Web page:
Dec 29, 2014

Happy 2015 {Grandma Buhler's Eggnog}

For some reason or another, New Year's Eve has always been filled with family traditions.

Grandma Buhler's Eggnog | Ms. enPlace

Growing up, there was a New Year's Eve party with my dad's side of the family.  I always looked forward to it. It was a chance to see cousins who lived in Texas--we only saw them once a year.  It was a chance for shooting pool in my dad's aunt's garage.  It was a chance to shoot tons of fireworks at midnight.

Grandma Buhler's Eggnog | Ms. enPlace

A couple of years ago, my mom & dad brought back the family party.  It was one of the best New Year's Eves ever.  I met cousins for the first time.  Caught up with an aunt I hadn't seen in decades.

This party also resuscitated an old family recipe for eggnog.  Grandma Buhler's Eggnog.
Let's just get this out there: eggnog is not something I look forward to for the holidays.
Eggs and I have a weird relationship.

Grandma Buhler's Eggnog is more sugar and nog than egg, so it appeals to me.
(Except for the meringue topping...I can't get past the smell of raw egg)

Grandma Buhler's Eggnog | Ms. enPlace all started as a simple thing.
I just wanted to check the spelling of Grandma Buhler's name.
It led to an entire afternoon of climbing the family tree.

* My dad's family has lived in New Orleans since the 1840s

* Parts of my family came from other cities in Louisiana: Thibodaux, Madisonville

* Parts of my family come from other states: Georgia & Mississippi

* My great, great, great grandfather, Peter Anton Buhler, was born in 1825 in Altkrautheim, Baden-Wurttemberg, Germany.  He was the first in the line to immigrate to New Orleans.

* One of my great, great grandfathers wrote a book about the part of New Orleans I am from: The Story of Algiers 1718-1896.

* It turns out that my son's middle name can be traced back to an ancestor (although not on purpose), Gabrielle Antoine, born in 1864.

My dad and his mom, probably 1953
Print It!

Grandma Buhler's Eggnog

3 eggs (separated)
1 cup sugar + 12 tsp. sugar
3 cups milk
1 12 oz can evaporated milk
1 cup water
1 tsp. vanilla extract + dash
1/4-1/2 tsp. nutmeg
bourbon or whiskey

Mix 1 cup sugar and egg yolks together in large pot. In another pot, heat evaporated milk, milk, and water together, but do not boil. Add nutmeg and a dash of vanilla extract to liquid. Add 1/4-1/3 cup bourbon or whiskey. Once liquid is hot, remove liquid from heat and place the egg/sugar mixture over the heat. Add a little of the liquid at a time to the egg and sugar mixture. Heat mixture, but do not bring to a boil.

Beat egg whites until they become stiff and make peaks. Add 1 tsp. vanilla and slowly add 12 tsp. sugar while continuing to beat eggs.

Serve with a scoop of topping over eggnog. Spike with additional bourbon or whiskey.

More drinks...
Gerry's Favorite Punch (non-alcoholic)
Milk Punch
Praline Pecan Milkshake

Linking with:
The 21st Century Housewife Hearth and Soul Blog Hop Lou Lou Girls
I party and get pinned at Tasty Tuesdays on Anyonita Nibbles Miz Helen’s Country Cottage
My Turn for us
Weekend Bites
Fluster Buster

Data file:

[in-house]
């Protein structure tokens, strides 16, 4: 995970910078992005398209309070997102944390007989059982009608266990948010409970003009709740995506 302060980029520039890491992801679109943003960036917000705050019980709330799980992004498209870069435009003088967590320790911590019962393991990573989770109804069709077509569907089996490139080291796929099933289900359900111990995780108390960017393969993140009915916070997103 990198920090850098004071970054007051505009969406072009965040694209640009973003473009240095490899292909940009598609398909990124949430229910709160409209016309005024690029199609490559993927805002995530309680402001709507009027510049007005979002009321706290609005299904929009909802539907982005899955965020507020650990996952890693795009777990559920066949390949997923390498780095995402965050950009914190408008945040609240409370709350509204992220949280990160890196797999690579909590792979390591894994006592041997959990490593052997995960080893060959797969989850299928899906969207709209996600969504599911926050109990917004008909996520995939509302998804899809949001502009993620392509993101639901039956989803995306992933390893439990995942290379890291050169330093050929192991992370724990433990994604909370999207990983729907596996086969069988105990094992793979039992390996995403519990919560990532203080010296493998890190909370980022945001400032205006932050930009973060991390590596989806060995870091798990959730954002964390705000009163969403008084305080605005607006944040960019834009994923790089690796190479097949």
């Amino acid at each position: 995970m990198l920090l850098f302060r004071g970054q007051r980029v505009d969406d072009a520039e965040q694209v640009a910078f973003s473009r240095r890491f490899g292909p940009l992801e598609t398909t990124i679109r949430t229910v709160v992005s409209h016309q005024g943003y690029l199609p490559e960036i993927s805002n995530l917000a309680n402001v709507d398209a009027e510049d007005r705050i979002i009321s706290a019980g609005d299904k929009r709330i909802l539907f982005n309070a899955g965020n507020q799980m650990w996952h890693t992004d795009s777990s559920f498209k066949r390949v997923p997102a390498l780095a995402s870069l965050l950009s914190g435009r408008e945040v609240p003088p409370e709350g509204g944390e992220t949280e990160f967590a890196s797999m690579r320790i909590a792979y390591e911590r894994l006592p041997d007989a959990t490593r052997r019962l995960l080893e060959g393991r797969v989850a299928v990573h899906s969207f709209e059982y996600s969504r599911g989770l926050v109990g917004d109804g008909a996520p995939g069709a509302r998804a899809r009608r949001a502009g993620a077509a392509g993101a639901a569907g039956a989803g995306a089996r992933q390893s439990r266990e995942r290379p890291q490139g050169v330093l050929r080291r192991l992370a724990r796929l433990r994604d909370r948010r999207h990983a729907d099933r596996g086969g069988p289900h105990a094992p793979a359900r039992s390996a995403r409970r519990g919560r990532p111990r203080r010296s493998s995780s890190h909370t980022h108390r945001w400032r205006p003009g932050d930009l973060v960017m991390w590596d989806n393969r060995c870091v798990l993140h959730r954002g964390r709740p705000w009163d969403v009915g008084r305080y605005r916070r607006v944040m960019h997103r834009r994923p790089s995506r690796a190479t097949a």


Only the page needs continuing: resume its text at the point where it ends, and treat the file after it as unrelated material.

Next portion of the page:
1. It is wonderful that you found out about the history of your family. I would love to find out about mine.
    I understand I have trouble with eggs too. They must be cooked just right and no smell or that is the end.
    I like this recipe and I would also leave the topping off.
    Happy New Year. xo Catherine

  2. Thank you for sharing your lovely story! It just so happens my son loves eggnog, and I found a recipe by Dr Oz to try and make, but for me a recipe should have history to it! That's what I love about yours! I've added this to my Things to try in 2015!!
    Happy New Year! Christine

  3. Love reading about families. Will have to try this recipe next year.

    Thanks so much for sharing.


  4. I love this recipe as it doesn't call for 12 eggs like most others. I'm definitely going to give this a try! I also enjoyed reading about your family history! Thanks for sharing!
    Julie@ Sweet and Spicy Monkey

  5. Don't you just love how family and food always seem to create a new story? What a fun time researching the family tree. Thanks for sharing at Weekend bites!

  6. Nothing better than learning about our family roots and passing them on to our own children:) I'm with you all the way with the eggs Michelle....I will only eat one hard-boiled egg on a salad and I only use eggs "in" recipes, other than that I pass:) Love the purple in the photos~ Here's to the New Year! (clink) Lynn

  7. This looks so good that my mouth is watering! Pinned and tweeted. We appreciate you taking the time to stop by our party. We love partying with you! I hope to see you on Monday at 7 pm. Happy Sunday! Lou Lou Girls

  8. Delicious, thanks for sharing with Hearth and soul blog hop, pinning. Happy new year to you and your family. I will try this for next christmas

  9. Hi Michelle,
    What a great cup of Eggnog and a very special Grandma! Thanks so much for starting your 2015 with Full Plate Thursday and have a great week.
    Happy New Year!
    Miz Helen

  10. Oh wow, I love afternoons spent climbing the family tree! It's so cool finding out where we come from - and family recipes are a huge part of that! I'm not keen on raw eggs either, Michelle, but I love eggnog. Pinning this recipe for next year - I think it could be the start of a wonderful tradition! Thank you for sharing with the Hearth and Soul Hop. I'm featuring this post in this week's hop later today!

  11. Family history is something sooooo important! You're lucky
    I don't know how I missed this wonderful post.....
    And also - as we don't have here eggnog I'm glad you posted a recipe!!


Thanks for stopping by! I appreciate your comments.